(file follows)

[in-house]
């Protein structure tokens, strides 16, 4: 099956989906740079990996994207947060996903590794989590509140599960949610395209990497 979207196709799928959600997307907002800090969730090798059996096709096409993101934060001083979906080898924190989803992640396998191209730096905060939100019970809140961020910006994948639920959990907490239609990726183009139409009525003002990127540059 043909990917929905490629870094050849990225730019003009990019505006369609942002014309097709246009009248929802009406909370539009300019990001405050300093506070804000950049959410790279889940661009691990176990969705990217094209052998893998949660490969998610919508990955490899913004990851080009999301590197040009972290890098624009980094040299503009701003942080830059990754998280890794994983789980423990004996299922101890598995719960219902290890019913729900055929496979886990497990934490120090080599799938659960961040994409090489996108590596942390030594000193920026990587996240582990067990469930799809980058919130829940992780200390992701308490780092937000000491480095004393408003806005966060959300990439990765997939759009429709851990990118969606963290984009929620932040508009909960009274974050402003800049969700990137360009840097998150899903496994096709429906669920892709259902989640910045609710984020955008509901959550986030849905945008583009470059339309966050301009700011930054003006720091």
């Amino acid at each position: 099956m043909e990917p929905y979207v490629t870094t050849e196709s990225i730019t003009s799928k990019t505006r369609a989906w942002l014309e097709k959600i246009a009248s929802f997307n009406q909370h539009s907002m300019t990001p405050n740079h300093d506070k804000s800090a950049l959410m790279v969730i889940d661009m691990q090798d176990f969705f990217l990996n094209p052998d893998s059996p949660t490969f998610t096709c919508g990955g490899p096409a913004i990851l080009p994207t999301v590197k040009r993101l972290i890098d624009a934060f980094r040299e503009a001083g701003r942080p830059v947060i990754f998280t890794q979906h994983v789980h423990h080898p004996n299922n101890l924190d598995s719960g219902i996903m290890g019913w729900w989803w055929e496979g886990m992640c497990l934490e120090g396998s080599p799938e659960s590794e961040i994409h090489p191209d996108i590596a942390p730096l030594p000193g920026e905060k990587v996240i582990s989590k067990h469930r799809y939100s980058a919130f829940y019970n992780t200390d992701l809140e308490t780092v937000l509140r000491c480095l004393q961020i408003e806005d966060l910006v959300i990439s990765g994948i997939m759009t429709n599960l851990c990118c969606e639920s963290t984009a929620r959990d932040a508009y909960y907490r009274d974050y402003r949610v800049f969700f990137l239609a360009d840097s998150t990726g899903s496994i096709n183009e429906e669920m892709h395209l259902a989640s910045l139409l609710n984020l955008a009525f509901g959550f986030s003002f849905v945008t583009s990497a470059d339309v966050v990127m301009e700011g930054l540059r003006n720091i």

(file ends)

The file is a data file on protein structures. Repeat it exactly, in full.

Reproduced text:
[in-house]
């Protein structure tokens, strides 16, 4: 099956989906740079990996994207947060996903590794989590509140599960949610395209990497 979207196709799928959600997307907002800090969730090798059996096709096409993101934060001083979906080898924190989803992640396998191209730096905060939100019970809140961020910006994948639920959990907490239609990726183009139409009525003002990127540059 043909990917929905490629870094050849990225730019003009990019505006369609942002014309097709246009009248929802009406909370539009300019990001405050300093506070804000950049959410790279889940661009691990176990969705990217094209052998893998949660490969998610919508990955490899913004990851080009999301590197040009972290890098624009980094040299503009701003942080830059990754998280890794994983789980423990004996299922101890598995719960219902290890019913729900055929496979886990497990934490120090080599799938659960961040994409090489996108590596942390030594000193920026990587996240582990067990469930799809980058919130829940992780200390992701308490780092937000000491480095004393408003806005966060959300990439990765997939759009429709851990990118969606963290984009929620932040508009909960009274974050402003800049969700990137360009840097998150899903496994096709429906669920892709259902989640910045609710984020955008509901959550986030849905945008583009470059339309966050301009700011930054003006720091």
């Amino acid at each position: 099956m043909e990917p929905y979207v490629t870094t050849e196709s990225i730019t003009s799928k990019t505006r369609a989906w942002l014309e097709k959600i246009a009248s929802f997307n009406q909370h539009s907002m300019t990001p405050n740079h300093d506070k804000s800090a950049l959410m790279v969730i889940d661009m691990q090798d176990f969705f990217l990996n094209p052998d893998s059996p949660t490969f998610t096709c919508g990955g490899p096409a913004i990851l080009p994207t999301v590197k040009r993101l972290i890098d624009a934060f980094r040299e503009a001083g701003r942080p830059v947060i990754f998280t890794q979906h994983v789980h423990h080898p004996n299922n101890l924190d598995s719960g219902i996903m290890g019913w729900w989803w055929e496979g886990m992640c497990l934490e120090g396998s080599p799938e659960s590794e961040i994409h090489p191209d996108i590596a942390p730096l030594p000193g920026e905060k990587v996240i582990s989590k067990h469930r799809y939100s980058a919130f829940y019970n992780t200390d992701l809140e308490t780092v937000l509140r000491c480095l004393q961020i408003e806005d966060l910006v959300i990439s990765g994948i997939m759009t429709n599960l851990c990118c969606e639920s963290t984009a929620r959990d932040a508009y909960y907490r009274d974050y402003r949610v800049f969700f990137l239609a360009d840097s998150t990726g899903s496994i096709n183009e429906e669920m892709h395209l259902a989640s910045l139409l609710n984020l955008a009525f509901g959550f986030s003002f849905v945008t583009s990497a470059d339309v966050v990127m301009e700011g930054l540059r003006n720091i």